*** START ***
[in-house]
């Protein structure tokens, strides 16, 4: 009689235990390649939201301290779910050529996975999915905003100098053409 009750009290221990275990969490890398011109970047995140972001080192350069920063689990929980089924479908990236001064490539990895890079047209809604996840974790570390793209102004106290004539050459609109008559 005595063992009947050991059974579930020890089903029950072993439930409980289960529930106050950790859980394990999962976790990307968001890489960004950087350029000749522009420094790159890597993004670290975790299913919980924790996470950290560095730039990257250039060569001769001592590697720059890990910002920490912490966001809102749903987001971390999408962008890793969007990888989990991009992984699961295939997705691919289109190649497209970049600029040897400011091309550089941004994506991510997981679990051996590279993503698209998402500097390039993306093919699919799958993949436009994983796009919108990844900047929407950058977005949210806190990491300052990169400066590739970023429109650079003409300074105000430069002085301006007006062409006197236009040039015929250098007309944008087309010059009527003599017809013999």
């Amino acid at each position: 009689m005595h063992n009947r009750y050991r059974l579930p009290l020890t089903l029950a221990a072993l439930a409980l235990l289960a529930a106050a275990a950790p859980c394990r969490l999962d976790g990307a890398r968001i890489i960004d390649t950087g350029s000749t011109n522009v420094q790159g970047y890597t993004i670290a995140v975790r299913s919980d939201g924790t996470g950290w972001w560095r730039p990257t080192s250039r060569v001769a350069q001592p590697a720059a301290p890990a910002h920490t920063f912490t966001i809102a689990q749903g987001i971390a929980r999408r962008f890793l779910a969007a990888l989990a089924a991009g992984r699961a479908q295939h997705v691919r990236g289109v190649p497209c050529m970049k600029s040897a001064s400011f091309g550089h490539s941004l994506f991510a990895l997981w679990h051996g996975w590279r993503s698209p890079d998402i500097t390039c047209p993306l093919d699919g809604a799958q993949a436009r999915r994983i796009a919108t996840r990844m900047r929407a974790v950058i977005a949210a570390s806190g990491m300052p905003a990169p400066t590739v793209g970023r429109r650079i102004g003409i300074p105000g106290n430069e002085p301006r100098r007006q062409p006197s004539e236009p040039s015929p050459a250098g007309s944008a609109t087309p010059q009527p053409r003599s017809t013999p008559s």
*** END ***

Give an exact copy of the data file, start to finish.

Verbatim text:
[in-house]
């Protein structure tokens, strides 16, 4: 009689235990390649939201301290779910050529996975999915905003100098053409 009750009290221990275990969490890398011109970047995140972001080192350069920063689990929980089924479908990236001064490539990895890079047209809604996840974790570390793209102004106290004539050459609109008559 005595063992009947050991059974579930020890089903029950072993439930409980289960529930106050950790859980394990999962976790990307968001890489960004950087350029000749522009420094790159890597993004670290975790299913919980924790996470950290560095730039990257250039060569001769001592590697720059890990910002920490912490966001809102749903987001971390999408962008890793969007990888989990991009992984699961295939997705691919289109190649497209970049600029040897400011091309550089941004994506991510997981679990051996590279993503698209998402500097390039993306093919699919799958993949436009994983796009919108990844900047929407950058977005949210806190990491300052990169400066590739970023429109650079003409300074105000430069002085301006007006062409006197236009040039015929250098007309944008087309010059009527003599017809013999």
């Amino acid at each position: 009689m005595h063992n009947r009750y050991r059974l579930p009290l020890t089903l029950a221990a072993l439930a409980l235990l289960a529930a106050a275990a950790p859980c394990r969490l999962d976790g990307a890398r968001i890489i960004d390649t950087g350029s000749t011109n522009v420094q790159g970047y890597t993004i670290a995140v975790r299913s919980d939201g924790t996470g950290w972001w560095r730039p990257t080192s250039r060569v001769a350069q001592p590697a720059a301290p890990a910002h920490t920063f912490t966001i809102a689990q749903g987001i971390a929980r999408r962008f890793l779910a969007a990888l989990a089924a991009g992984r699961a479908q295939h997705v691919r990236g289109v190649p497209c050529m970049k600029s040897a001064s400011f091309g550089h490539s941004l994506f991510a990895l997981w679990h051996g996975w590279r993503s698209p890079d998402i500097t390039c047209p993306l093919d699919g809604a799958q993949a436009r999915r994983i796009a919108t996840r990844m900047r929407a974790v950058i977005a949210a570390s806190g990491m300052p905003a990169p400066t590739v793209g970023r429109r650079i102004g003409i300074p105000g106290n430069e002085p301006r100098r007006q062409p006197s004539e236009p040039s015929p050459a250098g007309s944008a609109t087309p010059q009527p053409r003599s017809t013999p008559s």